photo: Derek Anson
Late last summer, a friend who was in England tweeted about a novel she’d just found, The Incarnations by Susan Barker, and how amazing it was. It didn’t seem to have an American publisher, and it sounded like exactly the sort of thing I’d like to get a look at in my capacity as an acquiring editor, so I made enquiries, and found out that I was just a smidgen too late—the rights had already been picked up. Now, a year later, I’m finally getting to see why my friend was so excited, and I’m having much the same reaction. I’m approximately one-third of the way through, and there’s suspense, there’s the possibility of fantasy, and at the heart of the novel there’s a compelling character study wrapped in a portrayal of life in 21st-century China. In this guest essay, Susan Barker talks about the circumstances of the novel’s creation over a period of time in which it seems the only constant was the novel’s creation.
During the six years I spent writing The Incarnations I lived in seven cities in four different countries. I moved in and out of seventeen different houses and flats in Beijing, Seoul, Colorado, Boston, Leeds, Washington, DC, London and Shenzhen. I have lost count of the long-haul flights I made, crammed in economy, crossing oceans and continents and time zones, between the UK, China and the US.
This itinerant life, where I got a new stamp in my passport every three to six months, wasn’t my original plan. When I first moved to Beijing in 2007, I expected to spend several years researching, writing and completing my novel. However, a pre-Olympics change in China’s visa regulations meant I had to leave mid-2008, and then came the offer of house-sitting gigs in the States, and then the decision to accompany a boyfriend to his new job, and so on and so forth. The regular packing of suitcases, getting on and off aeroplanes, recovering from jet-lag, acclimatizing and settling in, were at odds with the stability and routine I need to work. But as a self-employed writer with no 9-to-5 job, mortgage or children, I was free to improvise my life, moving whenever a new opportunity arose.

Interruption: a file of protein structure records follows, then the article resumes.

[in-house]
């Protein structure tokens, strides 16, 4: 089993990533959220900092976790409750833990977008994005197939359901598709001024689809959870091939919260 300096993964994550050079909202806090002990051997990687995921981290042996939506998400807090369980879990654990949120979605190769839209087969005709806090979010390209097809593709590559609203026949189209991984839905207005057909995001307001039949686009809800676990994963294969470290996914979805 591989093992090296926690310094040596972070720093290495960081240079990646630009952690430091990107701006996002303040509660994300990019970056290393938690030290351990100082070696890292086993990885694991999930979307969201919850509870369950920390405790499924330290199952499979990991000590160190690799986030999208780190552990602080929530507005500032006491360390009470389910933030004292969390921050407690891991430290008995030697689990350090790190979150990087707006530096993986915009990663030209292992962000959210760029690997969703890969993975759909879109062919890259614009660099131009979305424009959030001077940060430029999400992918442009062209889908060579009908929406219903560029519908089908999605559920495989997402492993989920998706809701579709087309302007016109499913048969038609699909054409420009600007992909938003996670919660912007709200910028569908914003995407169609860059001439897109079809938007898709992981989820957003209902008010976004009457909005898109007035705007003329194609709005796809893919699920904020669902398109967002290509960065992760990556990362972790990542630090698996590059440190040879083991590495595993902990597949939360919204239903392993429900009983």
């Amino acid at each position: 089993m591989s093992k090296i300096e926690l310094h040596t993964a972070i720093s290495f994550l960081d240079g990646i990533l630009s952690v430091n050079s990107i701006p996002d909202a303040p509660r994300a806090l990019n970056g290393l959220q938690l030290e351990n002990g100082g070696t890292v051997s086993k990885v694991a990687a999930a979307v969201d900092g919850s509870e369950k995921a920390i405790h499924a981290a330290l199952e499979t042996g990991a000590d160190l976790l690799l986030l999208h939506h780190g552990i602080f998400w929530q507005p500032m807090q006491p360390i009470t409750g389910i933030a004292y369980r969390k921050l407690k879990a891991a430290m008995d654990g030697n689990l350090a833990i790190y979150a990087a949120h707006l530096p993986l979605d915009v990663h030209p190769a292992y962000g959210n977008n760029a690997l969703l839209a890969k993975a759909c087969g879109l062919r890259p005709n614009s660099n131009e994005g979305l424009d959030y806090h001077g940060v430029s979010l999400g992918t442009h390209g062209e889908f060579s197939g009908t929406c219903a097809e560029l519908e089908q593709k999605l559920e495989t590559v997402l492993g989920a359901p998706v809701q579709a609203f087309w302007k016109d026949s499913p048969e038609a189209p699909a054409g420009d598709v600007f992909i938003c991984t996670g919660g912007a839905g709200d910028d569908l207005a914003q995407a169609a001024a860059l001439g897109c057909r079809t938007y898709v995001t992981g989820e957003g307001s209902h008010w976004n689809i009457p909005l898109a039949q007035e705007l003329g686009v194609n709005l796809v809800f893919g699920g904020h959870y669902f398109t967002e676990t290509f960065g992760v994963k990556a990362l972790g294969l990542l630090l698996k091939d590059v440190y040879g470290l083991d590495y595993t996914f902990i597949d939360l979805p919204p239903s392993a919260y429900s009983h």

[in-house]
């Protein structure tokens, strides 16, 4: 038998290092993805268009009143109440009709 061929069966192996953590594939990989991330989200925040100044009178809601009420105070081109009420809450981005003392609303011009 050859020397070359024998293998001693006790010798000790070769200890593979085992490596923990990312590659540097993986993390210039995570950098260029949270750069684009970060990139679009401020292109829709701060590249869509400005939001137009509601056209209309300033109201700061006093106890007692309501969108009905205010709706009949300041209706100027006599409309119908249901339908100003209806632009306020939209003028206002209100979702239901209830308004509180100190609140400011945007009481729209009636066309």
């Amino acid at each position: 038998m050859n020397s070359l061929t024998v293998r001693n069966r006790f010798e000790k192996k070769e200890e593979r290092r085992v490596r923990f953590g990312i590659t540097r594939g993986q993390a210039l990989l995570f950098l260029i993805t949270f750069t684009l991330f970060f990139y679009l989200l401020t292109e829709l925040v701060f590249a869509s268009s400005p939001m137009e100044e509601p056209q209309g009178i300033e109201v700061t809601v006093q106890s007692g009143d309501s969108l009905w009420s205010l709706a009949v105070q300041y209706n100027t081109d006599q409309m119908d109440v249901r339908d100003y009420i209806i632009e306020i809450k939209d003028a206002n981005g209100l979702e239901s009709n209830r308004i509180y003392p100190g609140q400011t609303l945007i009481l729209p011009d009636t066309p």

23 August 2015 | guest authors |
photo: Zack DeZun
Tania Luna is the co-author (with her business partner Leeann Renninger) of Surprise: Embrace the Unpredictable and Engineer the Unexpected, a book about the positive benefits that can come when you don’t know what’s going to happen next—and how you can cultivate the potential to be surprised in your professional and personal life. (And, too, how to delightfully surprise others; there’s some lessons in here that I’ll be doing my best to incorporate into this site and other projects in the future…)
For this Beatrice guest essay, Luna tells us about a time that she was recently surprised by a book… and about the deeper, underlying principle of surprise she recognized in its pages.
Recently, I decided to stay away from fiction. That sentence sent a chill down my spine, but it’s true. I am an obsessive story reader (I’m also an obsessive chocolate eater and workaholic, but that’s a different conversation). As a kid, I used to skip school to finish a novel. As an adult, I’ve postponed meetings and missed more train stops than I can count just to soak up a few more chapters. My life had gotten so busy that I decided to stick to nonfiction. The resolution worked reasonably well. That is, until I glanced up at my bookshelf one night. Before I knew it, I snatched up a book, and in my hands I held the soft, worn pages of Mary Poppins.
When I was a child, my grandmother made me a swing from a broken lawn chair that she suspended from the ceiling. I would hang in the middle of the room, kicking my legs in and out, as she read me Mary Poppins. I looked at the book in my now grownup hands, and I could remember my grandmother’s voice, the way she’d clear her throat, the rustling of the pages, the swing pressing into my thighs, the way the lamp light danced in her reading glasses. But I couldn’t recall the story. My fiction ban notwithstanding, I decided that a quick dip into a children’s book couldn’t hurt my productivity all that much.
I was wrong, of course. As soon as I read the words “Chapter I, East Wind,” I was transported to P.L. Travers’s strange, whimsical world, and I didn’t come back up for air again until there were no words left to read. From beginning to end, Mary Poppins filled me with surprise.
5 April 2015 | guest authors |